Thursday, 25 October 2012
NATO And The EU
After a conference in which the SNP leadership's main aim was to convince the delegates that it was essential for an independent Scotland to join NATO and attained their goal by a very slim margin of consent, Alex Salmond and the rest of the leadership could have been forgiven for congratulating themselves and returning to the humdrum business of running the country.
Before I leave the NATO issue, I have yet to find verification for Angus Robertson's adamant statement in which he insisted 75 % of Scots want Scotland to belong to the organisation. All I can find is reference to a poll dated July 2012 and commissioned by the SNP, in which 1,008 people in Scotland were asked a question about staying in NATO and 756 seemingly supplied an affirmative answer. Is this one poll a suitable sample on which to base a complete change of policy from a party which has rightly been proud of being against nuclear weapons?
I struggled to understand why the issue had suddenly received so much prominence, particularly when no friend of mine had ever mentioned membership of NATO and many have voted SNP because of its non-nuclear stance.
On Monday, two list SNP MSPs tendered their resignation from the party in protest over its new NATO policy. The departures of John Finnie and Jean Urquhart leave the SNP with 65 MSPs and an overall majority in the Scottish Parliament of just one. Both MSPs will now represent their electorates as independents but will support the Yes campaign for independence.
I don't accept the majority of Scots want to belong to NATO and cannot understand why NATO membership is so essential to winning the independence referendum. It's not about silencing their opponents because NATO was seldom mentioned in political circles until the SNP suggest they may be considering a change of policy back in the summer. It could be about putting some meat on the bones of a weak defence policy but will that be enough to attract floating voters in the next two years? Or will voters reject a party which now supports a nuclear alliance?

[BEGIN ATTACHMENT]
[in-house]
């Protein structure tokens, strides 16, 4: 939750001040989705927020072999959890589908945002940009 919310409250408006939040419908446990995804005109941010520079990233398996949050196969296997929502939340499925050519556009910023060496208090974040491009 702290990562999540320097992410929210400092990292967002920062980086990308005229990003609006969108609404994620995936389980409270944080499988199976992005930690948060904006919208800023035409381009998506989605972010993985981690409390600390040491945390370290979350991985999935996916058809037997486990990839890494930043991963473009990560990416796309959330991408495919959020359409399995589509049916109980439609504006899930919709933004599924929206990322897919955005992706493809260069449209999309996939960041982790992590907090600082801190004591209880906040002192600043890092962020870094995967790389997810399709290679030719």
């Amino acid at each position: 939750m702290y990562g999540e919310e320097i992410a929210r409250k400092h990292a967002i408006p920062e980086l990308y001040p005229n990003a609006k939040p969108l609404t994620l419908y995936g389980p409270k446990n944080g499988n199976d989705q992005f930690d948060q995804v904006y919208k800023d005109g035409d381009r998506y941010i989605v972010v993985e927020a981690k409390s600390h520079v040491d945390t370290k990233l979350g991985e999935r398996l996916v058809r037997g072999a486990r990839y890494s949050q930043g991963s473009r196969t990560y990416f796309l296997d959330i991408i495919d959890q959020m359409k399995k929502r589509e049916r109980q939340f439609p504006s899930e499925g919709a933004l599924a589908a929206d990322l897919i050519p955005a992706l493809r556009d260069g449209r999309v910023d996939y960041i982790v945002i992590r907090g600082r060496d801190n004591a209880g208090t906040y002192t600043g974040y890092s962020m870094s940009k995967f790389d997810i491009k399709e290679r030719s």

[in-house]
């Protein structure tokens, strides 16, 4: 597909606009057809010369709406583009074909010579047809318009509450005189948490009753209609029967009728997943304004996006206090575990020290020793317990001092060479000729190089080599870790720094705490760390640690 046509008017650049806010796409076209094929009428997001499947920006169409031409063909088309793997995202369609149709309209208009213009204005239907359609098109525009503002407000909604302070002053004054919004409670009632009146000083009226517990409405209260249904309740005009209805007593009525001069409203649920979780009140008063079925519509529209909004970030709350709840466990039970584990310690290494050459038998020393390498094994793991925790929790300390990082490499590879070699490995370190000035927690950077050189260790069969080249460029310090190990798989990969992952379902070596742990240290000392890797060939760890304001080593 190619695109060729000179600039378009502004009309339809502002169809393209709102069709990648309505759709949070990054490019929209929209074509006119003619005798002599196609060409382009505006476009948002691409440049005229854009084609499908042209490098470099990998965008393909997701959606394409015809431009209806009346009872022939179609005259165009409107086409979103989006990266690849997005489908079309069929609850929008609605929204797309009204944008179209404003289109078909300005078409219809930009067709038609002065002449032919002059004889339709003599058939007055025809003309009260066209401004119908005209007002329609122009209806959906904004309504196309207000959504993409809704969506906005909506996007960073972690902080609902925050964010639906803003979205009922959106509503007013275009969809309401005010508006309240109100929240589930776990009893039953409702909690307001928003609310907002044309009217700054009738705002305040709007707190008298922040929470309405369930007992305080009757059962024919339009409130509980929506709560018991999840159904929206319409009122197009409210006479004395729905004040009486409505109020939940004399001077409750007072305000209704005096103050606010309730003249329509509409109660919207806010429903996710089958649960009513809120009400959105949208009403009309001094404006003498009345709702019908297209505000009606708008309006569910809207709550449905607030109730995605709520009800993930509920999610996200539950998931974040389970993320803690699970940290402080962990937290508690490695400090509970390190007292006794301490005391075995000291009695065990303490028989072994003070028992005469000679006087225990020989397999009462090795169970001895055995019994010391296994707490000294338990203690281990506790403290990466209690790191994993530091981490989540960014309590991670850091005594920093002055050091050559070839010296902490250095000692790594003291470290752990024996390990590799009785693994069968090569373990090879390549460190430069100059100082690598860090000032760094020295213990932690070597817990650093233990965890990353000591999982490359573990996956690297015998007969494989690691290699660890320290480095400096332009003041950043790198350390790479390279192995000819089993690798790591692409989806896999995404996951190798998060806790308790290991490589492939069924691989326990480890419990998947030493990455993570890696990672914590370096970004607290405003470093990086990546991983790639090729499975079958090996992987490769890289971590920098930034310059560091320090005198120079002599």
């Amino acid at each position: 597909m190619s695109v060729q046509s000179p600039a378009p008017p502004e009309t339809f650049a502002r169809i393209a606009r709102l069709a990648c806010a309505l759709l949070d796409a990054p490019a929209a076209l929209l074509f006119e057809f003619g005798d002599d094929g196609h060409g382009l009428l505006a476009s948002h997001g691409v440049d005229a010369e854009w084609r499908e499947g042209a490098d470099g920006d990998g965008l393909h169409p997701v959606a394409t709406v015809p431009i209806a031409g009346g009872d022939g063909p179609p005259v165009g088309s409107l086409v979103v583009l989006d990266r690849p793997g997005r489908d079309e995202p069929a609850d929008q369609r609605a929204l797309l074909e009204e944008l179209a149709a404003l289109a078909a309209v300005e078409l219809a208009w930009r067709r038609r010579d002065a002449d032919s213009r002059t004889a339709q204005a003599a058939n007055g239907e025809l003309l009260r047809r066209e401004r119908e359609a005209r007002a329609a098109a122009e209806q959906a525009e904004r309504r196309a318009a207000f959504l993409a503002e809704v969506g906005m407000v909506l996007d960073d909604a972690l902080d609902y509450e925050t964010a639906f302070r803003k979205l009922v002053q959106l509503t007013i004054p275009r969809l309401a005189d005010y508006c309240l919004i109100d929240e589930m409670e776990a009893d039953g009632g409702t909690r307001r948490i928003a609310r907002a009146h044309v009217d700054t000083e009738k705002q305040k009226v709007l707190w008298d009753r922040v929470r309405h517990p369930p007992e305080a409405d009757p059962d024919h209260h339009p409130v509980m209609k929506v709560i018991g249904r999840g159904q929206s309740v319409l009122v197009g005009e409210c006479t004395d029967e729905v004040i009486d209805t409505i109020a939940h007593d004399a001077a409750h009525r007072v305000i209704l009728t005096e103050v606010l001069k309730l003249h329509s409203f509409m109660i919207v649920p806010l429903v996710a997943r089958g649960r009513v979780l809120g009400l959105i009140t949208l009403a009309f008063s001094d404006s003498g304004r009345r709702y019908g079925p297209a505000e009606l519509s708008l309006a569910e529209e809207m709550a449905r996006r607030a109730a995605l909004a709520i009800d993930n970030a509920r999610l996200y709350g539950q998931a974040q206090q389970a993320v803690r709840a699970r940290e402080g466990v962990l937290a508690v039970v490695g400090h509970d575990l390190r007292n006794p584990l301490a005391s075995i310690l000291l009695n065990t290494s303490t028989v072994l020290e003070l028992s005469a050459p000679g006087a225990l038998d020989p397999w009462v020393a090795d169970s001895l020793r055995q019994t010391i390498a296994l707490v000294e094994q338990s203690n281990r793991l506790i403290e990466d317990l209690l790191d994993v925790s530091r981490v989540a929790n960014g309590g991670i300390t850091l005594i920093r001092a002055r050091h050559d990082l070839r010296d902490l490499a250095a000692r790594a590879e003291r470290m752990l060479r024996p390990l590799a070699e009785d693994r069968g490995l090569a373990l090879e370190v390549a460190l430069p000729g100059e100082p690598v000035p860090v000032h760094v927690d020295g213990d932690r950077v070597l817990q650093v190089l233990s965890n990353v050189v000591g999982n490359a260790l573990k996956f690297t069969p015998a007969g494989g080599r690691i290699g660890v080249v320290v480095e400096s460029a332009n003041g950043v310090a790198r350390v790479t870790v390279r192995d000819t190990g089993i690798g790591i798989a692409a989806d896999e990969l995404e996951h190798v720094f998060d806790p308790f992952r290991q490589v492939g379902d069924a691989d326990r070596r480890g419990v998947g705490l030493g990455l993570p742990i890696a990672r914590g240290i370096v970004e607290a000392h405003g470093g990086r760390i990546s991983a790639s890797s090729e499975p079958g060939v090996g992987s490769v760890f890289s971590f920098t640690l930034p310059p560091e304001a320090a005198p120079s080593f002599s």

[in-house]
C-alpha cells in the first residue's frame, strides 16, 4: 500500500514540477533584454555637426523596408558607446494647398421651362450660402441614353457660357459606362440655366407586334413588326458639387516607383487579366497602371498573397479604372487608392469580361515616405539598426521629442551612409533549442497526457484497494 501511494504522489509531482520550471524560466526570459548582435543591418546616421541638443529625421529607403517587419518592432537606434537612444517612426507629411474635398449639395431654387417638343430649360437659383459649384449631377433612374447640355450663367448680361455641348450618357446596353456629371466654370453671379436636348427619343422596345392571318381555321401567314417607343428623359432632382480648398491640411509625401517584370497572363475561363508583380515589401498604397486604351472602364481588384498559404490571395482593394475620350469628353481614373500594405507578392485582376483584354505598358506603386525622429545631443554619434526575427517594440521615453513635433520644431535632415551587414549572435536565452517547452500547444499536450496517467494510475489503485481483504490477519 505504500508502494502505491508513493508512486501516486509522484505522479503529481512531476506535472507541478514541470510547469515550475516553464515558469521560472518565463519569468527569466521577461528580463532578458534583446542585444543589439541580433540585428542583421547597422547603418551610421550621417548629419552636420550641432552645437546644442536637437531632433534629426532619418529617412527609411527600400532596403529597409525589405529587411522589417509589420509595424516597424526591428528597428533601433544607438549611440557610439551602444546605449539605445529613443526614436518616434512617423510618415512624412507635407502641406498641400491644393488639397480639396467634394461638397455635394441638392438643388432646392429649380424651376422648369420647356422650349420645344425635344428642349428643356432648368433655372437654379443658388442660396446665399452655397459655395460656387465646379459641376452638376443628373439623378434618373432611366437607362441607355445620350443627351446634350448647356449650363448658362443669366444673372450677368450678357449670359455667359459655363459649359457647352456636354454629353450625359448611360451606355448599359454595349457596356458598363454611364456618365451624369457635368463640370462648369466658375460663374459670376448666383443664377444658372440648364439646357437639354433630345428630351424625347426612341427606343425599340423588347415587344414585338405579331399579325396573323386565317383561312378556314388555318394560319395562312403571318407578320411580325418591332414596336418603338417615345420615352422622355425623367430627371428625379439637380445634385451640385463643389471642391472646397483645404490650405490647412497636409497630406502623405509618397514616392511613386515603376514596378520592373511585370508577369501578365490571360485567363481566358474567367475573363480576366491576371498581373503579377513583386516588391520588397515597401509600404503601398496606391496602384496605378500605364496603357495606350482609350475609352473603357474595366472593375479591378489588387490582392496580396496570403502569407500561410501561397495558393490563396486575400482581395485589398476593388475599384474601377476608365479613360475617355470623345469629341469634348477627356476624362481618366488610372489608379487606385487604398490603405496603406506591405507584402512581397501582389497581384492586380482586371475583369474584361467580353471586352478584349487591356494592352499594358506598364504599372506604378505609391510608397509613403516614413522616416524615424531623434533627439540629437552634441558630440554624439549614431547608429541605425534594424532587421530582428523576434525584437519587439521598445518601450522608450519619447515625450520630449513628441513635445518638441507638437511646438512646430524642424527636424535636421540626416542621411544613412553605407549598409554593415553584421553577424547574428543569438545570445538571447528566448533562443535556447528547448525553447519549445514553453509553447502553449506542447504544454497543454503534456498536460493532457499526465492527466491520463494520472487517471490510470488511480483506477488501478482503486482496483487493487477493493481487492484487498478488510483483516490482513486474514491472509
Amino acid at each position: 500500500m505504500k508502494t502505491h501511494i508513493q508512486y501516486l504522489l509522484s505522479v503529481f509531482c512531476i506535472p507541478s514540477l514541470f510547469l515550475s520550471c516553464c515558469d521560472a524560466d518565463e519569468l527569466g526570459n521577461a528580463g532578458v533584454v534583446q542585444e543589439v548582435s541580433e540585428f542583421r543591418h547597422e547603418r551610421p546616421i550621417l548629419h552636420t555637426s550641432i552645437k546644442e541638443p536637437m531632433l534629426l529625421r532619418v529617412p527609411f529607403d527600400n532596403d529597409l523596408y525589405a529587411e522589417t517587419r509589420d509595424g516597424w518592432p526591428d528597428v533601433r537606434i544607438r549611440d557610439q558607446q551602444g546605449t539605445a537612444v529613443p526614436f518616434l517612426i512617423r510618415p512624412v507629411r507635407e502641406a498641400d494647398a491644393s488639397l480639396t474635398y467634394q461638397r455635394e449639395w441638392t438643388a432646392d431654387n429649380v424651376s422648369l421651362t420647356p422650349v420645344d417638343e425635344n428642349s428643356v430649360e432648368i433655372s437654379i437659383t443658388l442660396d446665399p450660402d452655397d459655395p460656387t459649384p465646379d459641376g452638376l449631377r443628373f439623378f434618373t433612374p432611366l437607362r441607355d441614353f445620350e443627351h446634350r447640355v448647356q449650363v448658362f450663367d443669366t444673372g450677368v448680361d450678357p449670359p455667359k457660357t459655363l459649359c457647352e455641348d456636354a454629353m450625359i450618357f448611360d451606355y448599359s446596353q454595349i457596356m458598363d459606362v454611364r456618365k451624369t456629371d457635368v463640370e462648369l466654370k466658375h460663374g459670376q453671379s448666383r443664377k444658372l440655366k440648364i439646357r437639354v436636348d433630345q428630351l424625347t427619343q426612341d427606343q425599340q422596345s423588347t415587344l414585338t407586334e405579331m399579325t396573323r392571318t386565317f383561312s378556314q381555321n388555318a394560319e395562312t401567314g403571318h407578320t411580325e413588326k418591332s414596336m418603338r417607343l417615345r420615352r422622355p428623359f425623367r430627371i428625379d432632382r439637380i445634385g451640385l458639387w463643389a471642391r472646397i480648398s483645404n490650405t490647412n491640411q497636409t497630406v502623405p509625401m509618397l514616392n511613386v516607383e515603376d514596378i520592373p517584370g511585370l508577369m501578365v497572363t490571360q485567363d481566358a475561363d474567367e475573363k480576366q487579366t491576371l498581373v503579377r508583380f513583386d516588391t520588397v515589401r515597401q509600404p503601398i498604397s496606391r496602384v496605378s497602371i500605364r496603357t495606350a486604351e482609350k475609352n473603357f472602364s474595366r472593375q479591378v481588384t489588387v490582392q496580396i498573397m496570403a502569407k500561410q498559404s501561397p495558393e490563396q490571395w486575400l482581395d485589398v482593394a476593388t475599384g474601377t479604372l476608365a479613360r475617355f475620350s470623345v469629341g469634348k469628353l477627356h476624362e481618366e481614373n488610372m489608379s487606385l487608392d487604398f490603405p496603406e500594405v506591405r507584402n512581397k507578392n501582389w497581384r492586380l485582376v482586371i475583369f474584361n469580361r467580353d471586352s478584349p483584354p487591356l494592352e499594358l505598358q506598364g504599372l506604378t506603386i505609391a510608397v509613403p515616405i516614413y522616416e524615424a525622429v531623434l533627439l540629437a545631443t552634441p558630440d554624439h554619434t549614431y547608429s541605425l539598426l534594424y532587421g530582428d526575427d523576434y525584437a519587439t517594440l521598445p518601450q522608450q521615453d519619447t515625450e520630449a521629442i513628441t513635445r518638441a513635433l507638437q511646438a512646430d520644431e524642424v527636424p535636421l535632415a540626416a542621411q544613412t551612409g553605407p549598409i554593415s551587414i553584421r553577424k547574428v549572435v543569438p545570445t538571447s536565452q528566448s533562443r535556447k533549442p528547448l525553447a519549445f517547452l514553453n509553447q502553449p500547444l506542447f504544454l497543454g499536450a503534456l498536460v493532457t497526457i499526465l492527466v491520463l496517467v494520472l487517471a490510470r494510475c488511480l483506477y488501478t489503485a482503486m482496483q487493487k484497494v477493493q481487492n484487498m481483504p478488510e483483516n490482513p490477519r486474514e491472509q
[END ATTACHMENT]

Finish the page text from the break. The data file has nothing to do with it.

A couple of questions I would like to ask Alex Salmond - "Have you taken any specific legal advice from Scottish Government legal officers about your decision to include, in your new policy, that Scotland's membership was dependent on Trident nuclear weapons being removed from Scotland? Has NATO been informed of this and if so what was the response?"
For the past 24 hours Alex Salmond, Nicola Sturgeon and other senior members of the party have been on a damage limitation round of the television and radio studios, in an effort to stem the flow of accusations about the First Minister being untruthful regarding membership of the EU. It's my view he was ambiguous in the Andrew Neil interview but does it matter?
The average voter doesn't watch the Politics Show so probably was unaware of the controversy created by the implication that the Scottish Government had received legal advice about EU membership.
For those like me who are anti-EU membership, I always assumed that any government paper, prior to publication, is forensically examined by the best legal minds the Scottish Government can provide. Being a trustworthy soul, I also assumed that SG legal beagles would have been in touch with their counterparts in the EU to ensure that what is made public meets their legal requirements. However, that's not so and I've learned a good lesson; no government document is necessarily legally correct.
The First Minister, in the past 24 hours, has cited the Ministerial Code on several occasions, however it provides only guidance and is not a rulebook. Does the citing of the Ministerial Code make it appear as if the First Minister is hiding behind a mysterious piece of Scottish Parliament documentation? It would seem so.
How damaged is Alex Salmond from the last few days? He may be able to ride the storm about his words in the Andrew Neil interview, but the loss of two loyal MSPs on a point of principle may do the party much more harm in the long term.